Sinn Féin lodged legal papers in the High Court in London yesterday, seeking to have the so-called ‘Independent Monitoring Commission’ declared unlawful.
The application is in the name of Newry and Armagh MP Conor Murphy.
The IMC is the body set up by the London and Dublin governments outside the 1998 Good Friday Agreement which proposes political sanctions on Sinn Féin and others based on the recommendations of British intelligence.
The four-man panel is comprised of what republicans describe as ‘three spooks and a Lord’ -- former London ‘anti-terror’ police chief John Grieve, former deputy director of the CIA Richard Kerr, Irish civil servant Joe Brosnan, and Lord Alderdice.
Mr Murphy said their legal team had been preparing the case for some time now.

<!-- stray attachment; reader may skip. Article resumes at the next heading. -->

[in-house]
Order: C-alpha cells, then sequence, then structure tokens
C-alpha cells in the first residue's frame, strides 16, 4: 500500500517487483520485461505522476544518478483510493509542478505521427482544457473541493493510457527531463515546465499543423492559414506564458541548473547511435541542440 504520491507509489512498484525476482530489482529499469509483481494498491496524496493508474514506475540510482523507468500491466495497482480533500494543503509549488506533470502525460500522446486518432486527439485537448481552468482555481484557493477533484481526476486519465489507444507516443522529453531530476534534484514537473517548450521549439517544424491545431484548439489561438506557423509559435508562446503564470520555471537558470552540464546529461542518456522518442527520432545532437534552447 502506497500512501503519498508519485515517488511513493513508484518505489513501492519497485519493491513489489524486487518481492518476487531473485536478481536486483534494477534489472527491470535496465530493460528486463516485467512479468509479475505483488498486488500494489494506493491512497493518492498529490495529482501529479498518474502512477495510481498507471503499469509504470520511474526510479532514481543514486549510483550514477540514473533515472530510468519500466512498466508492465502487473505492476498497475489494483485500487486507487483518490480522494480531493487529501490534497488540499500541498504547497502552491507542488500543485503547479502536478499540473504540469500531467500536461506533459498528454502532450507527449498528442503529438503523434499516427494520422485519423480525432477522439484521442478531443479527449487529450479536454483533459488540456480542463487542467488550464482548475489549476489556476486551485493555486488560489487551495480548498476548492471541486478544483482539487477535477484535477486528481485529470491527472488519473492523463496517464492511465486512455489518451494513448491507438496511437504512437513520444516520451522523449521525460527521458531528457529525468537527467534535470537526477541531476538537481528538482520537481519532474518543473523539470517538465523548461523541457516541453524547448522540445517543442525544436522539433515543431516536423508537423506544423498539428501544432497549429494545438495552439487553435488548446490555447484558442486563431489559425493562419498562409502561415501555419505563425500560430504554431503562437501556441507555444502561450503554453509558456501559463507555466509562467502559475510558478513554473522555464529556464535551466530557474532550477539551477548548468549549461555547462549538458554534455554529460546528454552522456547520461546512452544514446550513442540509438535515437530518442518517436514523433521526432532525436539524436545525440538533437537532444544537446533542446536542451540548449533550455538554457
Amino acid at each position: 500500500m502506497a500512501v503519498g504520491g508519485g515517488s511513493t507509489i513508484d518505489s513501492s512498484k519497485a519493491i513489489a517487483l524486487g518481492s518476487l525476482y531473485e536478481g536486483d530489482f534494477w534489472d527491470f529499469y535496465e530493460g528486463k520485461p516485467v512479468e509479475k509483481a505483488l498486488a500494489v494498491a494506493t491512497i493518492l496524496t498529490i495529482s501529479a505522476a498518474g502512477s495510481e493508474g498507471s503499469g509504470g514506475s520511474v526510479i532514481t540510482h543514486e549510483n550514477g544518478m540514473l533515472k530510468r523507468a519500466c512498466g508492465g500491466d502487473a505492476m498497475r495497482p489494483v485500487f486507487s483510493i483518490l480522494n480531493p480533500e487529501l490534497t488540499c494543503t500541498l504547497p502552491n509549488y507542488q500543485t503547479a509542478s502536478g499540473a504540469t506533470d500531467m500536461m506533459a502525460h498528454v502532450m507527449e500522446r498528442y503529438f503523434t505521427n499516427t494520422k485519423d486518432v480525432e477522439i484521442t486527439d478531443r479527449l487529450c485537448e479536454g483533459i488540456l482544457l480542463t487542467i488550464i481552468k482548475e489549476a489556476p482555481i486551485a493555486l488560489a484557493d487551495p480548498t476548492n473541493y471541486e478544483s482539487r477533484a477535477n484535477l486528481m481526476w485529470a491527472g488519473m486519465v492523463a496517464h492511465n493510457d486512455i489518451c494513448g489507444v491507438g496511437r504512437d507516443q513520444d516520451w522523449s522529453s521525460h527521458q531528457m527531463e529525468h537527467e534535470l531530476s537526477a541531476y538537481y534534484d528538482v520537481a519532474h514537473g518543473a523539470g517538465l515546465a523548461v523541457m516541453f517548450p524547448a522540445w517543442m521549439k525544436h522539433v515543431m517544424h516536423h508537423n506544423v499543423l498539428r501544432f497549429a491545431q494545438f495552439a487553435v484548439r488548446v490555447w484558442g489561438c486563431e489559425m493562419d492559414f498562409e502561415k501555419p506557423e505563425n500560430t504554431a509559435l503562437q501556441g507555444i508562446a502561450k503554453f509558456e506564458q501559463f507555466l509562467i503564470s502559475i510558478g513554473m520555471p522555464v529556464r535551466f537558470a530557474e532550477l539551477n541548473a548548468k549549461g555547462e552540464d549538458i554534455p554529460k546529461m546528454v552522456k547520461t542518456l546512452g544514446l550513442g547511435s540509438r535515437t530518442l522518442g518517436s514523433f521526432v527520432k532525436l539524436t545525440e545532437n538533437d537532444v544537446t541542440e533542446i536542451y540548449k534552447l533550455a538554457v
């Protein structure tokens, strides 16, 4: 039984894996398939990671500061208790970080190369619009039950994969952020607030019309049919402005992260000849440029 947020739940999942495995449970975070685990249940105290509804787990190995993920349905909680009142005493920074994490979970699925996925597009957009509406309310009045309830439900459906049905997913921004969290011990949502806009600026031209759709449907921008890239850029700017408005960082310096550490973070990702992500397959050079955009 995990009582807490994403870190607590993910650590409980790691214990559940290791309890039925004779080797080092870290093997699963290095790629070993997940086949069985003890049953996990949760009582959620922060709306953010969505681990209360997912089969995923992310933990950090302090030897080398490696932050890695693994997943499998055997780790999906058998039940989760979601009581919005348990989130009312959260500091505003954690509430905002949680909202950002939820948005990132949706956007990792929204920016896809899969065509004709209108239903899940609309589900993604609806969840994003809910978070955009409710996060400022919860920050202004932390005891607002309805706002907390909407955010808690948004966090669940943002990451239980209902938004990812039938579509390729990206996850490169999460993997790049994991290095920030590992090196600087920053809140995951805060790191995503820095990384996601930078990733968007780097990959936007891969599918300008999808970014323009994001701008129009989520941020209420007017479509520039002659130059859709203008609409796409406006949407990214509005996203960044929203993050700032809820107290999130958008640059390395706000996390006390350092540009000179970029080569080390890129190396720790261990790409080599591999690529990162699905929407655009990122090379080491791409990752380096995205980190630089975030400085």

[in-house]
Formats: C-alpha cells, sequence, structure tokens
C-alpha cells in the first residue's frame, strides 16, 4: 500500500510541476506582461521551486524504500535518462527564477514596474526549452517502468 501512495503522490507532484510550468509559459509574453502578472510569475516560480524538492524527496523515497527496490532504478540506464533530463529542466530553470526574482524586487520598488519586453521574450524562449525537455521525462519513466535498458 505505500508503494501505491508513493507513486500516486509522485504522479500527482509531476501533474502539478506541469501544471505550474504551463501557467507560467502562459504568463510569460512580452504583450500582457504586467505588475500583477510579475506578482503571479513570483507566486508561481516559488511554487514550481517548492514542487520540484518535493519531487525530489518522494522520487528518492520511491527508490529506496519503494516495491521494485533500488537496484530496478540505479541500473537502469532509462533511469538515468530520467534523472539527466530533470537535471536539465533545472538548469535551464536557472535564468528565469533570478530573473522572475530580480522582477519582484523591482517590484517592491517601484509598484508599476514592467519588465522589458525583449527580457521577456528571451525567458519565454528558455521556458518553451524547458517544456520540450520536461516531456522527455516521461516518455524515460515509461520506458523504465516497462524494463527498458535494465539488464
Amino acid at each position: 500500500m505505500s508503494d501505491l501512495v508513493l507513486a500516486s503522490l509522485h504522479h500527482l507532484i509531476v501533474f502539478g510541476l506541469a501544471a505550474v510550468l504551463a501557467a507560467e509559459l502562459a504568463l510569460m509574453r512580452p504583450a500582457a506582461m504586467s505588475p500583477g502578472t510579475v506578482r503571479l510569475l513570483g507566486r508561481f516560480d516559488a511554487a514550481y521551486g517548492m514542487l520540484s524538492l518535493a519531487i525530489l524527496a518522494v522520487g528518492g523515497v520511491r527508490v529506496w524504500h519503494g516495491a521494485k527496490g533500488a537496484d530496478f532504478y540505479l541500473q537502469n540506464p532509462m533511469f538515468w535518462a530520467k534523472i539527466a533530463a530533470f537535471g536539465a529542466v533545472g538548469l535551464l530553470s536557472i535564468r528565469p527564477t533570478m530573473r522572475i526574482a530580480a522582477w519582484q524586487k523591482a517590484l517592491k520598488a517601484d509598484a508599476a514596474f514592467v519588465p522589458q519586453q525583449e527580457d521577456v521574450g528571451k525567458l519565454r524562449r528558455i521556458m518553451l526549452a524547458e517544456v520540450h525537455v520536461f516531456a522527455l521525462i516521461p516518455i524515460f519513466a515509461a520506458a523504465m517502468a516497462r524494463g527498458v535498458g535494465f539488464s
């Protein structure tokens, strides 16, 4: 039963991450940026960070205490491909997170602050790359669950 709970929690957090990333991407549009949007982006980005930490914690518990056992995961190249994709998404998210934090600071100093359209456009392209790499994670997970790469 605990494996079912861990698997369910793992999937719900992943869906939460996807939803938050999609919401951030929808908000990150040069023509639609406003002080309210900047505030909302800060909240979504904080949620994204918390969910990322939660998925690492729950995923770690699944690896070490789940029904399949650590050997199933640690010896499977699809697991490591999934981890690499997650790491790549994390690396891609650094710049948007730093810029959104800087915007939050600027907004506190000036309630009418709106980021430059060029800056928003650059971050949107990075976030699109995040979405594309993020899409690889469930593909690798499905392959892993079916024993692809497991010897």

“When the IMC was established Sinn Féin made clear our absolute opposition to this body. It was established outside the terms of the Good Friday Agreement and has proven itself to be little more than a tool of anti-peace process securocrats.
“The decision to challenge the legality of the IMC is the latest stage in our legal and political campaign against the IMC and the cover it has provided for the British government to sanction and discriminate against our electorate.
“In this case we will be arguing that the establishment of the IMC was unlawful. We will be arguing that the IMC should be declared unlawful on the grounds of apparent bias and lack of any application of standards of proof.
“We are seeking the reports of the IMC to date declared void and the reliance on these reports by the British Secretary of State declared unlawful.
“Sinn Féin have consistently rejected the IMC and their attacks on our party and electorate. It is undemocratic, unaccountable and entirely unacceptable and our campaign to ensure that the British government returns to the Good Friday Agreement position on sanctions against those in breach of the GFA will continue.”